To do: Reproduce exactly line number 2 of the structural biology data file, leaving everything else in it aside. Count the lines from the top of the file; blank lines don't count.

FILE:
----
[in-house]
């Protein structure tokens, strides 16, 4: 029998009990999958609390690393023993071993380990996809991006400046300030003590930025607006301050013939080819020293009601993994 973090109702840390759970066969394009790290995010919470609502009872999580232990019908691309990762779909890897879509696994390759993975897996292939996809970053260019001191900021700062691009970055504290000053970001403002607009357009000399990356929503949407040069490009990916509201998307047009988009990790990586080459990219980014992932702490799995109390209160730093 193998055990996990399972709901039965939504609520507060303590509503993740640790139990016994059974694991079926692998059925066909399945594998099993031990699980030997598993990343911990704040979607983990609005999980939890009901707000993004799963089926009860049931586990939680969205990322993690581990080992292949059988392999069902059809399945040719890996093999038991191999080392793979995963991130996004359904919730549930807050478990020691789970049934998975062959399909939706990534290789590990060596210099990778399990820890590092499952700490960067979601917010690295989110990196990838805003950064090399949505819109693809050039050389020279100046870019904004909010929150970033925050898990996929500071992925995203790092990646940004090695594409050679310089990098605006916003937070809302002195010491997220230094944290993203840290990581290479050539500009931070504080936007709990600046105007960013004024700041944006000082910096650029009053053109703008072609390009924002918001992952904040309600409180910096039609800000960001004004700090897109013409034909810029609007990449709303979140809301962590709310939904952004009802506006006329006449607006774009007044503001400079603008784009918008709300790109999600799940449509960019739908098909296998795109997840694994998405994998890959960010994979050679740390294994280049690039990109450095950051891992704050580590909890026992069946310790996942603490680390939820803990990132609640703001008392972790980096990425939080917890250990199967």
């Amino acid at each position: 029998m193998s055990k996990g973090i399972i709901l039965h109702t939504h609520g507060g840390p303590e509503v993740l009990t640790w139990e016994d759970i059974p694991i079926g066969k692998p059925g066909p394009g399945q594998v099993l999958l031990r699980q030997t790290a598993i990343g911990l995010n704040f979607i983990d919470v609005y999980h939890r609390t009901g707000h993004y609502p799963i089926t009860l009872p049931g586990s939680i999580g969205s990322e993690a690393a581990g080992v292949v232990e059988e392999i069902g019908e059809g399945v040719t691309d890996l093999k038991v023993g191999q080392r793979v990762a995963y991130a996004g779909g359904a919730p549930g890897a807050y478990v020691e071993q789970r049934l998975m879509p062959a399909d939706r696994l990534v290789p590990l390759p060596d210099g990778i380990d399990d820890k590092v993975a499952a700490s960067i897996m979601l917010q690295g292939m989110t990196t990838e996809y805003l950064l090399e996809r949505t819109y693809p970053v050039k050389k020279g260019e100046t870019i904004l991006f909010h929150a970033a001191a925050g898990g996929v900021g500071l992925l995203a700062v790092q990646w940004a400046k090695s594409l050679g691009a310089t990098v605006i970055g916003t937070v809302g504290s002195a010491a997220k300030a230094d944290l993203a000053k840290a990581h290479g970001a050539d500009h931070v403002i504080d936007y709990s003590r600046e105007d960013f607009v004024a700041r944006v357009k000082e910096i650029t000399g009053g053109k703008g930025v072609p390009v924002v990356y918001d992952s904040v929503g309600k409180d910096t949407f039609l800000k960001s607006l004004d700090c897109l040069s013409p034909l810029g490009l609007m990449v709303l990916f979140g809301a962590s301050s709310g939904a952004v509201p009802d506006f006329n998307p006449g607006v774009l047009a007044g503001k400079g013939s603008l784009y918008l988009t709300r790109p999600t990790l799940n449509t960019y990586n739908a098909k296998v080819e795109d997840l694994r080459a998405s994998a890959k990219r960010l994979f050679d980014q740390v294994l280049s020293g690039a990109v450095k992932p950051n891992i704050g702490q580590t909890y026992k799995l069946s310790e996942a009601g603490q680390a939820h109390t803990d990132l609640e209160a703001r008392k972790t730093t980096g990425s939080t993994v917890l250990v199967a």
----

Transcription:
């Protein structure tokens, strides 16, 4: 029998009990999958609390690393023993071993380990996809991006400046300030003590930025607006301050013939080819020293009601993994 973090109702840390759970066969394009790290995010919470609502009872999580232990019908691309990762779909890897879509696994390759993975897996292939996809970053260019001191900021700062691009970055504290000053970001403002607009357009000399990356929503949407040069490009990916509201998307047009988009990790990586080459990219980014992932702490799995109390209160730093 193998055990996990399972709901039965939504609520507060303590509503993740640790139990016994059974694991079926692998059925066909399945594998099993031990699980030997598993990343911990704040979607983990609005999980939890009901707000993004799963089926009860049931586990939680969205990322993690581990080992292949059988392999069902059809399945040719890996093999038991191999080392793979995963991130996004359904919730549930807050478990020691789970049934998975062959399909939706990534290789590990060596210099990778399990820890590092499952700490960067979601917010690295989110990196990838805003950064090399949505819109693809050039050389020279100046870019904004909010929150970033925050898990996929500071992925995203790092990646940004090695594409050679310089990098605006916003937070809302002195010491997220230094944290993203840290990581290479050539500009931070504080936007709990600046105007960013004024700041944006000082910096650029009053053109703008072609390009924002918001992952904040309600409180910096039609800000960001004004700090897109013409034909810029609007990449709303979140809301962590709310939904952004009802506006006329006449607006774009007044503001400079603008784009918008709300790109999600799940449509960019739908098909296998795109997840694994998405994998890959960010994979050679740390294994280049690039990109450095950051891992704050580590909890026992069946310790996942603490680390939820803990990132609640703001008392972790980096990425939080917890250990199967």